Together, we’re working hard to elevate industry standards, improve profitability and maintain an efficient, robust supply chain.

Working with Wolds produce means that we can provide a comprehensive potato supply chain solution, from variety and seed selection, to new contracting opportunities, as well as the utilisation of superior grading and storage facilities.

All of this ensures that the right potatoes are distributed to the right market, at the right price.

Wolds Produce is also one of the largest independent seed producers in the UK, supplying high-quality seed to businesses across the country, and supplying potatoes into many of the UK’s well known crisp manufacturers.

We look forward to merging our expertise and consolidating our respective strengths to make it happen for UK farming.

Supporting wellbeing in farming communities with Take One a Day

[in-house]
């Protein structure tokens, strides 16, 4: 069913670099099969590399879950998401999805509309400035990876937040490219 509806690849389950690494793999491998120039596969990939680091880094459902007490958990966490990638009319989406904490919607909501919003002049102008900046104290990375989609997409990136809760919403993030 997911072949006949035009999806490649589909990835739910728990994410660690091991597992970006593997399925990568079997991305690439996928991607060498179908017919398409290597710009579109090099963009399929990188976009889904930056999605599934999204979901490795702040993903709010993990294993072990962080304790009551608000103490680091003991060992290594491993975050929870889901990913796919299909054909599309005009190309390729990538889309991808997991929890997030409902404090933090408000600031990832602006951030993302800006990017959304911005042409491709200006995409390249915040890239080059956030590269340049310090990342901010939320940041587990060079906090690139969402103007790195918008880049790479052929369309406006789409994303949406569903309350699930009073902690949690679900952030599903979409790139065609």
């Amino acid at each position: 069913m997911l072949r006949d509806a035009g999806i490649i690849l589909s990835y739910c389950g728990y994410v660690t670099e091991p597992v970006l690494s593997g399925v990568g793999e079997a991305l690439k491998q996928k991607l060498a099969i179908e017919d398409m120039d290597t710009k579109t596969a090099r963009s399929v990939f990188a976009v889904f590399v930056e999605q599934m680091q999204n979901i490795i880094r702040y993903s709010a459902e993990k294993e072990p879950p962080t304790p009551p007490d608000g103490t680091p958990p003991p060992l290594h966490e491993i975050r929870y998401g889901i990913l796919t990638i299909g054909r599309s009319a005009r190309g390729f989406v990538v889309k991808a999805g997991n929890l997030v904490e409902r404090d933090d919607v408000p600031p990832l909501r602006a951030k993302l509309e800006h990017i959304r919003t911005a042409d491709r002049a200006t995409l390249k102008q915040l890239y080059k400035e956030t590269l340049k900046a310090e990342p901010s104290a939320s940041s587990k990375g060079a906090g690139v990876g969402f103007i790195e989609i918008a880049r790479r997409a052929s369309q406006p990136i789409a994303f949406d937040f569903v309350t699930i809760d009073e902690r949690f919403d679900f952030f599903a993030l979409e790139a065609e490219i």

We recently sponsored an important and meaningful project, Take One a Day –  a photography exhibition at Spout Yard Park Gallery in Louth, dedicated to finding positivity in nature by discovering something beautiful every day.

Created by amateur photographer Paul Gutherson in November 2020, he was compelled to share his pieces through a tragedy that changed him forever, after he unexpectedly discovered a person who had died by suicide during a morning dog walk.

It was on a stretch of the River Lud in Louth that Paul knew very well and had loved since he was a boy. The spot was intrinsically linked to the surrounding landscape he had grown up in, which had shaped him and his relationship with the world.